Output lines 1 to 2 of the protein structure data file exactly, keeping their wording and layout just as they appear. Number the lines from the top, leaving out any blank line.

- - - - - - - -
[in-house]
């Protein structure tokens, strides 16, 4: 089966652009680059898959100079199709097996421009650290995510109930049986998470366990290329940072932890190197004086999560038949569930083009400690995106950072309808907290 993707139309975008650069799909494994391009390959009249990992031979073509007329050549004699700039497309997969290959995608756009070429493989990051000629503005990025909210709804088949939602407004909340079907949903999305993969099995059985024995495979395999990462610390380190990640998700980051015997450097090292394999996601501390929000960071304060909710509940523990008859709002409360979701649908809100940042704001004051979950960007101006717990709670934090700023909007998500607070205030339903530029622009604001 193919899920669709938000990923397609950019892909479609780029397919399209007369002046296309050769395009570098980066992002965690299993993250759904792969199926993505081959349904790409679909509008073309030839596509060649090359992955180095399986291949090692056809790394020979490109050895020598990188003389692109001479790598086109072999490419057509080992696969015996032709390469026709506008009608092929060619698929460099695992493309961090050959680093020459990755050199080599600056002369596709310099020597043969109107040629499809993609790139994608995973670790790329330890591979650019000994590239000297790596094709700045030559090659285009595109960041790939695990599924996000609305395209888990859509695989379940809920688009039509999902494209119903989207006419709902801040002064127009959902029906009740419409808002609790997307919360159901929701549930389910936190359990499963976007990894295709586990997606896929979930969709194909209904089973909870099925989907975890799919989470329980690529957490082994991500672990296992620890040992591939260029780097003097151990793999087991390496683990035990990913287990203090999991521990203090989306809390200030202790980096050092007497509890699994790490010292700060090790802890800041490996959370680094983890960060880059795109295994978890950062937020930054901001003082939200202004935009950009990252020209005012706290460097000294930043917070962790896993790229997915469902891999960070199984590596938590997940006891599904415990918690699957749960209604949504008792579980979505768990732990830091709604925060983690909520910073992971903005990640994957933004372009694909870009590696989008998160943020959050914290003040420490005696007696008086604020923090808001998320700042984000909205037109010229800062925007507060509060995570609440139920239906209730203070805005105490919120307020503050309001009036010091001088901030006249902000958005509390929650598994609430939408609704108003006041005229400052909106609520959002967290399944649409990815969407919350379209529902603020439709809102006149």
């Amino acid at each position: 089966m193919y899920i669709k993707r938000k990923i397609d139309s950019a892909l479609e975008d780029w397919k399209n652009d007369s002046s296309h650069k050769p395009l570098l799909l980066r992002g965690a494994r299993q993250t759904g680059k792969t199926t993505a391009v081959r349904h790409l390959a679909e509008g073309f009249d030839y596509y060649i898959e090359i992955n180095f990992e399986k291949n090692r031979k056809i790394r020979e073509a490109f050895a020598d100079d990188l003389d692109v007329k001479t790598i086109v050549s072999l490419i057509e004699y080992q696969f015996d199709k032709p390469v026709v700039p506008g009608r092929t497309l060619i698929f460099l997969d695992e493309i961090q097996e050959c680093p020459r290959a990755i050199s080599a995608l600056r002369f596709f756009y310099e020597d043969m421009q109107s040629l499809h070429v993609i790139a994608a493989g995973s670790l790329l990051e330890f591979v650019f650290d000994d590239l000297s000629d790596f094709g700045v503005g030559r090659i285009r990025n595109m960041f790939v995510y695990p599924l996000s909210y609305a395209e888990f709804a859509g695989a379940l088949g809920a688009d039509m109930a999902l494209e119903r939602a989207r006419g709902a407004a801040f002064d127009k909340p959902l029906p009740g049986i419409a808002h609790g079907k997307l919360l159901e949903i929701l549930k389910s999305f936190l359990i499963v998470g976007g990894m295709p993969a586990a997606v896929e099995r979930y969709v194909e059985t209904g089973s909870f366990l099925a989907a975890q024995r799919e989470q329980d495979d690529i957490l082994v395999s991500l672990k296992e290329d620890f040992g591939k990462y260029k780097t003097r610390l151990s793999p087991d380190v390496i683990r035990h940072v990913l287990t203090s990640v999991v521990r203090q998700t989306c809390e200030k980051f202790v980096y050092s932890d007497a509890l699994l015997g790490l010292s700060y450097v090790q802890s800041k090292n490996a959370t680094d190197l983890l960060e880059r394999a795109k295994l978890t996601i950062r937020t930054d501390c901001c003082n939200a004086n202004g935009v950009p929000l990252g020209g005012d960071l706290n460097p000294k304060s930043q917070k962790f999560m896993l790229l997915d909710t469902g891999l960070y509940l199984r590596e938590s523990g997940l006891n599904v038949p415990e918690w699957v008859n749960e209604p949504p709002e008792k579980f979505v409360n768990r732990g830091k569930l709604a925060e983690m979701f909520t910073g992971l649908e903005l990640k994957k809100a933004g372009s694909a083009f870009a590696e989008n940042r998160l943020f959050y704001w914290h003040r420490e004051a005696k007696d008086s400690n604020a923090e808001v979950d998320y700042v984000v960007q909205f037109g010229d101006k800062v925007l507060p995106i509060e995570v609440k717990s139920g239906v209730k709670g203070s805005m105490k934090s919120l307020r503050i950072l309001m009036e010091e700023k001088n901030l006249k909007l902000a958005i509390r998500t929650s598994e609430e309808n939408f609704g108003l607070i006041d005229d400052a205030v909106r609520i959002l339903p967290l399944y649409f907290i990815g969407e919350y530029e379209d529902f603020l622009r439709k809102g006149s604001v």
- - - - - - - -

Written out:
[in-house]
């Protein structure tokens, strides 16, 4: 089966652009680059898959100079199709097996421009650290995510109930049986998470366990290329940072932890190197004086999560038949569930083009400690995106950072309808907290 993707139309975008650069799909494994391009390959009249990992031979073509007329050549004699700039497309997969290959995608756009070429493989990051000629503005990025909210709804088949939602407004909340079907949903999305993969099995059985024995495979395999990462610390380190990640998700980051015997450097090292394999996601501390929000960071304060909710509940523990008859709002409360979701649908809100940042704001004051979950960007101006717990709670934090700023909007998500607070205030339903530029622009604001 193919899920669709938000990923397609950019892909479609780029397919399209007369002046296309050769395009570098980066992002965690299993993250759904792969199926993505081959349904790409679909509008073309030839596509060649090359992955180095399986291949090692056809790394020979490109050895020598990188003389692109001479790598086109072999490419057509080992696969015996032709390469026709506008009608092929060619698929460099695992493309961090050959680093020459990755050199080599600056002369596709310099020597043969109107040629499809993609790139994608995973670790790329330890591979650019000994590239000297790596094709700045030559090659285009595109960041790939695990599924996000609305395209888990859509695989379940809920688009039509999902494209119903989207006419709902801040002064127009959902029906009740419409808002609790997307919360159901929701549930389910936190359990499963976007990894295709586990997606896929979930969709194909209904089973909870099925989907975890799919989470329980690529957490082994991500672990296992620890040992591939260029780097003097151990793999087991390496683990035990990913287990203090999991521990203090989306809390200030202790980096050092007497509890699994790490010292700060090790802890800041490996959370680094983890960060880059795109295994978890950062937020930054901001003082939200202004935009950009990252020209005012706290460097000294930043917070962790896993790229997915469902891999960070199984590596938590997940006891599904415990918690699957749960209604949504008792579980979505768990732990830091709604925060983690909520910073992971903005990640994957933004372009694909870009590696989008998160943020959050914290003040420490005696007696008086604020923090808001998320700042984000909205037109010229800062925007507060509060995570609440139920239906209730203070805005105490919120307020503050309001009036010091001088901030006249902000958005509390929650598994609430939408609704108003006041005229400052909106609520959002967290399944649409990815969407919350379209529902603020439709809102006149």